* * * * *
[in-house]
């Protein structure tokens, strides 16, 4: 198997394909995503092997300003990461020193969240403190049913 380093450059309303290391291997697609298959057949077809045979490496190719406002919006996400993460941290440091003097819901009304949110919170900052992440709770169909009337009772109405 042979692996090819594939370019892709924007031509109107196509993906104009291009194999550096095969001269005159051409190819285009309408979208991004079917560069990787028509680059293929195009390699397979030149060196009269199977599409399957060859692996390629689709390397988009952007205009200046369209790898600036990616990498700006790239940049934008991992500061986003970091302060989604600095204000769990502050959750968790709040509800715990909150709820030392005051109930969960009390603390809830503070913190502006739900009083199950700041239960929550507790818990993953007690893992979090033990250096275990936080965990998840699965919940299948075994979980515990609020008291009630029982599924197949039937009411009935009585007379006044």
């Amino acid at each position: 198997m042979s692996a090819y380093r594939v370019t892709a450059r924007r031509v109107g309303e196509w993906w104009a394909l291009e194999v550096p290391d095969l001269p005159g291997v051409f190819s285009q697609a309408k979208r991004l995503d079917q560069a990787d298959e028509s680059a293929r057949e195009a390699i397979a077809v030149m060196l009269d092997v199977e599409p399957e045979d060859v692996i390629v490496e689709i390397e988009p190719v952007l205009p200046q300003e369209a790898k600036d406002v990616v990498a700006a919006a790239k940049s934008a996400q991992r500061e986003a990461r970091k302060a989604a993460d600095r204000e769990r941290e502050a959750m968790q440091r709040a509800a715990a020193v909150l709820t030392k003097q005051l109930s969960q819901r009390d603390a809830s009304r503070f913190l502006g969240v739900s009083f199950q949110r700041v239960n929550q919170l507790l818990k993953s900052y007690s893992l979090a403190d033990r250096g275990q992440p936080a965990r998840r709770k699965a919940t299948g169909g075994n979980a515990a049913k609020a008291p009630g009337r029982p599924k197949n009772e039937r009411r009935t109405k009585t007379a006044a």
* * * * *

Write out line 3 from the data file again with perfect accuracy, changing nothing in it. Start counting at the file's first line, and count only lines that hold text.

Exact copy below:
């Amino acid at each position: 198997m042979s692996a090819y380093r594939v370019t892709a450059r924007r031509v109107g309303e196509w993906w104009a394909l291009e194999v550096p290391d095969l001269p005159g291997v051409f190819s285009q697609a309408k979208r991004l995503d079917q560069a990787d298959e028509s680059a293929r057949e195009a390699i397979a077809v030149m060196l009269d092997v199977e599409p399957e045979d060859v692996i390629v490496e689709i390397e988009p190719v952007l205009p200046q300003e369209a790898k600036d406002v990616v990498a700006a919006a790239k940049s934008a996400q991992r500061e986003a990461r970091k302060a989604a993460d600095r204000e769990r941290e502050a959750m968790q440091r709040a509800a715990a020193v909150l709820t030392k003097q005051l109930s969960q819901r009390d603390a809830s009304r503070f913190l502006g969240v739900s009083f199950q949110r700041v239960n929550q919170l507790l818990k993953s900052y007690s893992l979090a403190d033990r250096g275990q992440p936080a965990r998840r709770k699965a919940t299948g169909g075994n979980a515990a049913k609020a008291p009630g009337r029982p599924k197949n009772e039937r009411r009935t109405k009585t007379a006044a």